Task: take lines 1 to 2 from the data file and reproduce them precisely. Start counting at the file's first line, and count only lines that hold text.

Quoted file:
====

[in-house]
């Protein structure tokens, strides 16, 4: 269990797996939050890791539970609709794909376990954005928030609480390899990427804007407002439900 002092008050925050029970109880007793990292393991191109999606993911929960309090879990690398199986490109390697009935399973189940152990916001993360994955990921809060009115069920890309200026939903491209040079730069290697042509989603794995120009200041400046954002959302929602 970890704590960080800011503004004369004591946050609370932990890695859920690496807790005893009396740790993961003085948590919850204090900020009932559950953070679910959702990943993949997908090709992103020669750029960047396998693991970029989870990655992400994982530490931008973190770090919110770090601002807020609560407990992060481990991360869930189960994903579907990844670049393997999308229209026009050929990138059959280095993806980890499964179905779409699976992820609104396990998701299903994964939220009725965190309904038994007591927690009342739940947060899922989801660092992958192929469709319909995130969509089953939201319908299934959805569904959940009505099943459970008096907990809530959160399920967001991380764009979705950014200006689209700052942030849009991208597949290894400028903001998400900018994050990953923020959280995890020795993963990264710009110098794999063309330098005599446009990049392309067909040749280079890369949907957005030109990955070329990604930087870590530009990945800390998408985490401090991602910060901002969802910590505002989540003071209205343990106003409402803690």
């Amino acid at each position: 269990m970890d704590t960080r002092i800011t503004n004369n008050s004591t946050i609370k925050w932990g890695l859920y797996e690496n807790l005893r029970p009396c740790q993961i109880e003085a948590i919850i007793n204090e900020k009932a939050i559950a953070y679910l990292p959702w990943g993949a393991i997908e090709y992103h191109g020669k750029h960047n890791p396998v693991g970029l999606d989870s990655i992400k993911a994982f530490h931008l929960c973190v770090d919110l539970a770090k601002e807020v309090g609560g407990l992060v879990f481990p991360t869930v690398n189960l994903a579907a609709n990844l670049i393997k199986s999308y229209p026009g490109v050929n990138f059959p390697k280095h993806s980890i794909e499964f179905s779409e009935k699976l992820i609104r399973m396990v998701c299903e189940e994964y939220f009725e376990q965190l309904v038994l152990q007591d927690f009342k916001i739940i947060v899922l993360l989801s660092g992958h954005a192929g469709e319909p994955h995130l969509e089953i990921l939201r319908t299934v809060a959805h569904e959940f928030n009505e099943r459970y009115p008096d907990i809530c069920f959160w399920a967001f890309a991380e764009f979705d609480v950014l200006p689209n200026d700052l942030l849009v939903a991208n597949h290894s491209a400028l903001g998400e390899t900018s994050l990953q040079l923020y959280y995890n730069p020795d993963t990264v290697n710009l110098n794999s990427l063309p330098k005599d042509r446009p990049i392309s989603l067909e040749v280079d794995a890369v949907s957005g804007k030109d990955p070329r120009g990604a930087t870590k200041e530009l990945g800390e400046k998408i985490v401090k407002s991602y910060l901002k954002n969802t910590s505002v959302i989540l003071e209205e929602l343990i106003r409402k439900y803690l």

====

[in-house]
């Protein structure tokens, strides 16, 4: 269990797996939050890791539970609709794909376990954005928030609480390899990427804007407002439900 002092008050925050029970109880007793990292393991191109999606993911929960309090879990690398199986490109390697009935399973189940152990916001993360994955990921809060009115069920890309200026939903491209040079730069290697042509989603794995120009200041400046954002959302929602 970890704590960080800011503004004369004591946050609370932990890695859920690496807790005893009396740790993961003085948590919850204090900020009932559950953070679910959702990943993949997908090709992103020669750029960047396998693991970029989870990655992400994982530490931008973190770090919110770090601002807020609560407990992060481990991360869930189960994903579907990844670049393997999308229209026009050929990138059959280095993806980890499964179905779409699976992820609104396990998701299903994964939220009725965190309904038994007591927690009342739940947060899922989801660092992958192929469709319909995130969509089953939201319908299934959805569904959940009505099943459970008096907990809530959160399920967001991380764009979705950014200006689209700052942030849009991208597949290894400028903001998400900018994050990953923020959280995890020795993963990264710009110098794999063309330098005599446009990049392309067909040749280079890369949907957005030109990955070329990604930087870590530009990945800390998408985490401090991602910060901002969802910590505002989540003071209205343990106003409402803690």